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My question arises from a classical mechanics problem from a Hong Kong physics training programme:

This is not a homework question as I am not asking about how to solve the problems in the image.

As an additional exercise, I tried to solve for $\alpha$ as a function of $t$.

From energy conservation,

$$\frac{m\dot x^2}2+\frac{m\dot y^2}2+mgy=mgy_0$$

By the substitution $x=L\cos\alpha, y=L\sin\alpha$, we have

$$\frac{L}{2g}\dot\alpha^2=\sin\alpha_0-\sin\alpha$$

Rearranging immediately gives $$\int^\alpha_{\alpha_0}\frac{d\theta}{\sqrt{\sin\alpha_0-\sin\theta}}=-\int^t_0\sqrt{\frac{2g}{L}}dt$$

(Negative square root is taken as $\dot\alpha<0$.)


If we naively substitute in $\alpha_0=\frac{\pi}2$, then the integral diverges. This makes sense as a vertical rod should stand still.


I guess that taking the limit $\alpha_0\to\frac\pi2^-$ would avoid the infinity problem, but I have no idea how can this be implemented.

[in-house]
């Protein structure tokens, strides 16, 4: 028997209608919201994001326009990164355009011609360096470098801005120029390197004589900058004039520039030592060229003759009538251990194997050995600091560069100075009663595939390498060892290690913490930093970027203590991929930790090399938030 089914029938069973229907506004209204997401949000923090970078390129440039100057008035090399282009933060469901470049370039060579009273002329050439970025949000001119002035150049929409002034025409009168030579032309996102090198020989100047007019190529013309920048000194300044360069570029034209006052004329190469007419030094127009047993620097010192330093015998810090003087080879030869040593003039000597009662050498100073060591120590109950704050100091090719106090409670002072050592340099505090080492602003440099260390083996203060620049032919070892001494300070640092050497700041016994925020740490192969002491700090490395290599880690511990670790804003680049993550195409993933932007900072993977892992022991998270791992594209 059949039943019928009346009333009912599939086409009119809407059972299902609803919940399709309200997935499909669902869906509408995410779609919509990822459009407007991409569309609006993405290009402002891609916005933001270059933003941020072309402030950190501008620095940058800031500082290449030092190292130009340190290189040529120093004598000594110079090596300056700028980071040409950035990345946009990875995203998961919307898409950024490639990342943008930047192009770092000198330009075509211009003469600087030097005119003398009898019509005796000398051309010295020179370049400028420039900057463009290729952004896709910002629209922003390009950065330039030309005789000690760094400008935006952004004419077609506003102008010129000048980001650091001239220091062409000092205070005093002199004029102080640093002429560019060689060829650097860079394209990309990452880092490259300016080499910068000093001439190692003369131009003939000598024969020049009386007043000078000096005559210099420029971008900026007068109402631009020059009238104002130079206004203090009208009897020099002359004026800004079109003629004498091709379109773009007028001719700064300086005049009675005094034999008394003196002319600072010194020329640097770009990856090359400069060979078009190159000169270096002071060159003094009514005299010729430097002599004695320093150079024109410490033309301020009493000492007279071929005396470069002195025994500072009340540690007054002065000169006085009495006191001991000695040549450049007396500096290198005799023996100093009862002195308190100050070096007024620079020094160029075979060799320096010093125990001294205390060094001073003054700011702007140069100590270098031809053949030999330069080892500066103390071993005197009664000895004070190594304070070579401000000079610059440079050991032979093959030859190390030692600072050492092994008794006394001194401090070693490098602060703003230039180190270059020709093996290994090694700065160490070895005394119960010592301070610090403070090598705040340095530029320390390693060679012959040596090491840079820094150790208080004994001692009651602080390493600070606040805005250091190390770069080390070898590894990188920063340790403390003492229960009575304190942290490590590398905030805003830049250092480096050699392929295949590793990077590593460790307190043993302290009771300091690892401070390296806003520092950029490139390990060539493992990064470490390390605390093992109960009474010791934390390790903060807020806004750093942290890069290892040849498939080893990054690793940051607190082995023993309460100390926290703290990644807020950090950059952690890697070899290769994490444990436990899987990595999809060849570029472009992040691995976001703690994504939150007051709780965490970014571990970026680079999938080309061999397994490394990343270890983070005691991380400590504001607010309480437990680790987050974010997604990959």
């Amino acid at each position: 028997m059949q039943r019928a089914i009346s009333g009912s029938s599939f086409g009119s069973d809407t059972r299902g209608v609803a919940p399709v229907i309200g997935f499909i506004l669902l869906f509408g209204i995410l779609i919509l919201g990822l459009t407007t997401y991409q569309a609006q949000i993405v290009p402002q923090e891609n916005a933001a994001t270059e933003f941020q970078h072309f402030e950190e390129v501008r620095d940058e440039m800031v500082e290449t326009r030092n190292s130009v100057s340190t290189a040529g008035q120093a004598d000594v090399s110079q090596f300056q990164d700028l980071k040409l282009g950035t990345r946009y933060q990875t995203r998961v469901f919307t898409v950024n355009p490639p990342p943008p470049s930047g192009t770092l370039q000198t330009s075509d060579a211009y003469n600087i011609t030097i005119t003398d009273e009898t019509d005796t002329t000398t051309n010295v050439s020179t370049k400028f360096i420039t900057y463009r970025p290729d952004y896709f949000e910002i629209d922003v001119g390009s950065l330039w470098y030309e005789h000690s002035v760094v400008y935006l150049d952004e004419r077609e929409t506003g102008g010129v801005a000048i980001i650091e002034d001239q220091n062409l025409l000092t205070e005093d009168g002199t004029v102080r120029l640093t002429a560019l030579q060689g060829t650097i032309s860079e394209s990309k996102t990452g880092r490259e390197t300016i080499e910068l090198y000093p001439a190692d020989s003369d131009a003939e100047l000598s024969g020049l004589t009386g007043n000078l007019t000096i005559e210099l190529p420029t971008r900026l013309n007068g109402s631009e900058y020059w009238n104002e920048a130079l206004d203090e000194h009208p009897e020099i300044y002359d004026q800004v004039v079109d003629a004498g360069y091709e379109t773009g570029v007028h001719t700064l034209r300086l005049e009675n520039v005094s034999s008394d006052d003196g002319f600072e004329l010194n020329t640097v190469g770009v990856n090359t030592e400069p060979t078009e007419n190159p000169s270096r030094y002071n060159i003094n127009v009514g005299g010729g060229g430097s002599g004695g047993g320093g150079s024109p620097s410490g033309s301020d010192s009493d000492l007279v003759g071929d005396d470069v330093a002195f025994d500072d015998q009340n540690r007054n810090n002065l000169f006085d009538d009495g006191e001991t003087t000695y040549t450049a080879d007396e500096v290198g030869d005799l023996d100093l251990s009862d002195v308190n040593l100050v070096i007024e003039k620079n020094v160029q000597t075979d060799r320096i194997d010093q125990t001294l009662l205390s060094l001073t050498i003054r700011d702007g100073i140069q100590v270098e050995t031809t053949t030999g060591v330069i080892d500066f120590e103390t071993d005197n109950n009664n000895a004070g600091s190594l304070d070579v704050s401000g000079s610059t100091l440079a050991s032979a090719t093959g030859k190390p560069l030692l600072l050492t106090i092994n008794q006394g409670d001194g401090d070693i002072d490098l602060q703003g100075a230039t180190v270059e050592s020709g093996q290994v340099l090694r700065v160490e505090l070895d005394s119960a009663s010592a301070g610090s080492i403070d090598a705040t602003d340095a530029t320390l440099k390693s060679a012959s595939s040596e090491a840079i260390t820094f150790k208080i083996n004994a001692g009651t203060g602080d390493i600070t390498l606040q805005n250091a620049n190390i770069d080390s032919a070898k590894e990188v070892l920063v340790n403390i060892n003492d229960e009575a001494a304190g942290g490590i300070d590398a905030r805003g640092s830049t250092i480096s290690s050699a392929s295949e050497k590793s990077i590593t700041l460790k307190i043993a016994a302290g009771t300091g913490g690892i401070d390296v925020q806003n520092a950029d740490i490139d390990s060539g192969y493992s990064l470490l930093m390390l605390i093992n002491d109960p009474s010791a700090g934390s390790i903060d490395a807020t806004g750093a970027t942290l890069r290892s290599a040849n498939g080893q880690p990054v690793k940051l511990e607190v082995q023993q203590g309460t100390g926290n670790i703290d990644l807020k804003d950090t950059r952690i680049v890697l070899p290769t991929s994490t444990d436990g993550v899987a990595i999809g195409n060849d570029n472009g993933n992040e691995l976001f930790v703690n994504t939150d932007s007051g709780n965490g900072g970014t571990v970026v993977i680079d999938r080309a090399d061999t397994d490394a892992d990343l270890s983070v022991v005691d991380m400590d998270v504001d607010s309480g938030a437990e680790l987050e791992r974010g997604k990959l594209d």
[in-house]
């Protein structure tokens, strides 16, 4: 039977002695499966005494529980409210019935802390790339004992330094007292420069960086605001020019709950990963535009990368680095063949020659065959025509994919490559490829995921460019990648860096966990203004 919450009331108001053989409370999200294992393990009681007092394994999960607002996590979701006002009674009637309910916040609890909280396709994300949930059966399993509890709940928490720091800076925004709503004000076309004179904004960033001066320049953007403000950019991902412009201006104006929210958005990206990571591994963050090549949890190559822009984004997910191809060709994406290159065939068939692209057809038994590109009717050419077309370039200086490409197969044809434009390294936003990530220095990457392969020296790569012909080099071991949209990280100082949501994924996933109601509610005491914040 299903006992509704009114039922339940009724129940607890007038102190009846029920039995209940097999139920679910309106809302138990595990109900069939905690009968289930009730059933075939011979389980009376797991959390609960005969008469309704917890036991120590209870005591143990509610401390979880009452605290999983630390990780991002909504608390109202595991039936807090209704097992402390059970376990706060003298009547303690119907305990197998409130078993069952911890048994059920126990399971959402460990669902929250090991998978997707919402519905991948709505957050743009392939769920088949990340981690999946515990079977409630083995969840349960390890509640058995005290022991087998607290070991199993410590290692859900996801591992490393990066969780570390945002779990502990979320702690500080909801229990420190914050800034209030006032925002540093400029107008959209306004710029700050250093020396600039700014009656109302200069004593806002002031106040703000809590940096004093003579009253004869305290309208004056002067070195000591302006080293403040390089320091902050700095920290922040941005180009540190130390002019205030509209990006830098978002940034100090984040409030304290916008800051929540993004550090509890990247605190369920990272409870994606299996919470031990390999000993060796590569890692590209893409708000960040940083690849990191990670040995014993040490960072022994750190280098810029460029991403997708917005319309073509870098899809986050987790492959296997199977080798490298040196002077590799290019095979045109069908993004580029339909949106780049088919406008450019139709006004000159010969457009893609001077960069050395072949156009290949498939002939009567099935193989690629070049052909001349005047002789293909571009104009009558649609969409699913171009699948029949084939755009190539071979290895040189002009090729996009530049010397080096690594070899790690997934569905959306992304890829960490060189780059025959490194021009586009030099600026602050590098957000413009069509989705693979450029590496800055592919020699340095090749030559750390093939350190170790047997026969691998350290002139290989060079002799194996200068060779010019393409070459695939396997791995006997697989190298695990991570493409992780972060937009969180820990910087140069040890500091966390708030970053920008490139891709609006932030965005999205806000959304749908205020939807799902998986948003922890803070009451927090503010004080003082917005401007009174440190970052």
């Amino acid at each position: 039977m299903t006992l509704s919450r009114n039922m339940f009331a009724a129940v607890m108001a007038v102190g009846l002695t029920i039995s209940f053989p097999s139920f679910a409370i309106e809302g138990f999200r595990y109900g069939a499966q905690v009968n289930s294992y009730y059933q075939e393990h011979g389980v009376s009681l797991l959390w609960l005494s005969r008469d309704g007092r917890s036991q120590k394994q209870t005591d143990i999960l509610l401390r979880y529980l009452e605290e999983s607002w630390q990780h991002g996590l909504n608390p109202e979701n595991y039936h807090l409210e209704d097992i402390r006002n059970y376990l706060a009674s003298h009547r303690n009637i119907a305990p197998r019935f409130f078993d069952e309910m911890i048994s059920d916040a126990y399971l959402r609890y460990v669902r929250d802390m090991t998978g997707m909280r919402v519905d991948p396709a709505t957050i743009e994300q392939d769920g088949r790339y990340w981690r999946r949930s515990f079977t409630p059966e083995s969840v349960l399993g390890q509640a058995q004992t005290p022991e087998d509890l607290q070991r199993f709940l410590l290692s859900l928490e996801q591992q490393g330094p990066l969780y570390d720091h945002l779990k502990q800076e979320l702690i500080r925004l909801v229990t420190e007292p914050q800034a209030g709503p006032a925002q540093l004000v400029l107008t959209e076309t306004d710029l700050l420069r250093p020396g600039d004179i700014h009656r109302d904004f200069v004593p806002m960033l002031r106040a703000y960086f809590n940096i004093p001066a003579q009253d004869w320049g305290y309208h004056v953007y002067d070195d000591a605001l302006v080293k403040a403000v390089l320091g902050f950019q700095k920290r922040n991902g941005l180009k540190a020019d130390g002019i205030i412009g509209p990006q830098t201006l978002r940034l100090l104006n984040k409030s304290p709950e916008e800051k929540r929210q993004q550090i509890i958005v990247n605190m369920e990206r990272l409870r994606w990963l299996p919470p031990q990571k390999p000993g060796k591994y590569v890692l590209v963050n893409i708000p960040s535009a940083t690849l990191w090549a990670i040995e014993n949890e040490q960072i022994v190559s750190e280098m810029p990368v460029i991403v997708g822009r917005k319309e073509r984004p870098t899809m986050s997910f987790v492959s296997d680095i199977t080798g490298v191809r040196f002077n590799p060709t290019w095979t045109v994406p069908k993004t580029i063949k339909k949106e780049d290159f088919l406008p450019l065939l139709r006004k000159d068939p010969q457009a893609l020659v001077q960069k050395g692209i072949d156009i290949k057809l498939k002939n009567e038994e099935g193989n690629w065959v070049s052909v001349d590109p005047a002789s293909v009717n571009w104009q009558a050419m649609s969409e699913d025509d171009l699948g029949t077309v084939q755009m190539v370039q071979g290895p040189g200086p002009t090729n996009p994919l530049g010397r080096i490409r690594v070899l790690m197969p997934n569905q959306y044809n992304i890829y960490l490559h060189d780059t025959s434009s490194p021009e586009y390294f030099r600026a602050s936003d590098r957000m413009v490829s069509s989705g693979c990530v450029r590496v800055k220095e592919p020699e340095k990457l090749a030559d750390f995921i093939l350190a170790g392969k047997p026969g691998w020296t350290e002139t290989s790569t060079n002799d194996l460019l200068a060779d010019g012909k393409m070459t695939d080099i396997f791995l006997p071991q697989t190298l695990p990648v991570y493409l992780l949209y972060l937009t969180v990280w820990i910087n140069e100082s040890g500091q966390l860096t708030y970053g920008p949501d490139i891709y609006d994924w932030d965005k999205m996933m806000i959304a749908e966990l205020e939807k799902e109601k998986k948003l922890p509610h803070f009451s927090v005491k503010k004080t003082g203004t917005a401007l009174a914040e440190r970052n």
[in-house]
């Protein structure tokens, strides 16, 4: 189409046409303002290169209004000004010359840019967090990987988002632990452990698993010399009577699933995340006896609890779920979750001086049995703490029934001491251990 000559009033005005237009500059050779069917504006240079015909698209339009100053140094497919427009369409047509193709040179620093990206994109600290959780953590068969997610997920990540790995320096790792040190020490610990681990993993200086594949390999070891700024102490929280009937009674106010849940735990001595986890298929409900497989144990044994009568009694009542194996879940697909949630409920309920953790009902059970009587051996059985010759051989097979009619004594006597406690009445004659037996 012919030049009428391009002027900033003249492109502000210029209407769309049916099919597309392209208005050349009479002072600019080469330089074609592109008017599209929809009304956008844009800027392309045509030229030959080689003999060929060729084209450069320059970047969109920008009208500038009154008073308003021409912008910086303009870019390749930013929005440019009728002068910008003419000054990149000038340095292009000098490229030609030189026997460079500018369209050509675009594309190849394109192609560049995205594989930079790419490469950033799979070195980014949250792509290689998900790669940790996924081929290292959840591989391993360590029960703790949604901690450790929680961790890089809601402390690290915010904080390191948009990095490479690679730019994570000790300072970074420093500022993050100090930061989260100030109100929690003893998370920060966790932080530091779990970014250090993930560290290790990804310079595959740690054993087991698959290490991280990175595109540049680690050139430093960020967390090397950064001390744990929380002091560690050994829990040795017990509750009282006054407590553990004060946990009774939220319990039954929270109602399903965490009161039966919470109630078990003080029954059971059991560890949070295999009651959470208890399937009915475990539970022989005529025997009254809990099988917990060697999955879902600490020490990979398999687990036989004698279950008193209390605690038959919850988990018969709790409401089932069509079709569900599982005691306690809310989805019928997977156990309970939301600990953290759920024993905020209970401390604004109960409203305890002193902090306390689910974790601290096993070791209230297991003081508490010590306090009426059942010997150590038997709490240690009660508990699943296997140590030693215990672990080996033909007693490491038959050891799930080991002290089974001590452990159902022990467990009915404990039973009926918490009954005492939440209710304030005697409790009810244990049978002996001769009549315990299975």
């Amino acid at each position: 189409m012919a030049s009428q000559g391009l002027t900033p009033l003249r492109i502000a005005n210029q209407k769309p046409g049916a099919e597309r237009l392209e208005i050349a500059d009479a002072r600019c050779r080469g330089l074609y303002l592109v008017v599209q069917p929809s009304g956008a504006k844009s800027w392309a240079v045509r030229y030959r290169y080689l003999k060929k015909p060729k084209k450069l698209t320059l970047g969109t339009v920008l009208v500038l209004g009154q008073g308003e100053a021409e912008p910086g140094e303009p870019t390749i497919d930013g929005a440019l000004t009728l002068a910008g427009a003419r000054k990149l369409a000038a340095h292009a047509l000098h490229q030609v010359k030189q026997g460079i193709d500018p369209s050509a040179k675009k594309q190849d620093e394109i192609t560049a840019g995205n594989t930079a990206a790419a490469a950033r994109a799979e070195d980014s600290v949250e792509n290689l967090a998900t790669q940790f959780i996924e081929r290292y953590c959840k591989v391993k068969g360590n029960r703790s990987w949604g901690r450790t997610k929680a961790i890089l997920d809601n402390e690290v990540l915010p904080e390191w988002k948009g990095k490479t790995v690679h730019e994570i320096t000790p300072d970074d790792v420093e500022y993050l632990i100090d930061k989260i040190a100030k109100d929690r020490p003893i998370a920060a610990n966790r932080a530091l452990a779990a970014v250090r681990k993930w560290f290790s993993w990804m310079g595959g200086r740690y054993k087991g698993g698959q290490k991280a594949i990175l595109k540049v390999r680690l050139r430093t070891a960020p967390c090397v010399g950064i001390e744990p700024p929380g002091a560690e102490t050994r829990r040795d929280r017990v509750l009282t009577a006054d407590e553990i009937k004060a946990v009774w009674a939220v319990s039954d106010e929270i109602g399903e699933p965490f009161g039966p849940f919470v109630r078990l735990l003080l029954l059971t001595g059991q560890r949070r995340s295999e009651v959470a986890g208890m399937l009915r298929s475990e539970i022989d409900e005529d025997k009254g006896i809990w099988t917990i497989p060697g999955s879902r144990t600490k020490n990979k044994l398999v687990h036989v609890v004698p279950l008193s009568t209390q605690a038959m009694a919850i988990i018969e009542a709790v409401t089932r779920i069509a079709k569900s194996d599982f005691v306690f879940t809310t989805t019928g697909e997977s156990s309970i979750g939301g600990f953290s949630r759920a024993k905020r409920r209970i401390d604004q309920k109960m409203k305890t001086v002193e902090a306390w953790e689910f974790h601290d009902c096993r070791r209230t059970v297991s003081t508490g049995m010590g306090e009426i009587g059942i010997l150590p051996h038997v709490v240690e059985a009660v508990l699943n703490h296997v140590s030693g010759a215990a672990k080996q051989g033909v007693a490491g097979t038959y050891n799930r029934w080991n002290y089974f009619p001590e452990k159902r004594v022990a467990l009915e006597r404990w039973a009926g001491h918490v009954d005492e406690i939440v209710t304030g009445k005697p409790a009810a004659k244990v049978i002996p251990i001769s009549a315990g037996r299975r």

How can I avoid the divergence and obtain $\alpha(t)$?

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    $\begingroup$ Hi Szeto. Welcome to Phys.SE. If you haven't already done so, please take a minute to read the definition of when to use the homework-and-exercises tag, and the Phys.SE policy for homework-like problems. $\endgroup$ – Qmechanic Oct 13 '19 at 12:45
  • $\begingroup$ Unfortunately, the initial setup (i.e. bodies static and rod perfectly vertical) is a valid solution of the equations of motion for all times. Since the system is unstable, you can either add a small deviation from the $\frac{\pi}{2}$ angle or a small amount of initial kinetic energy, to branch out from the static solution and find a different one with the rod falling. $\endgroup$ – secavara Oct 14 '19 at 18:24
  • $\begingroup$ Related answer to this problem. $\endgroup$ – John Alexiou Oct 15 '19 at 21:53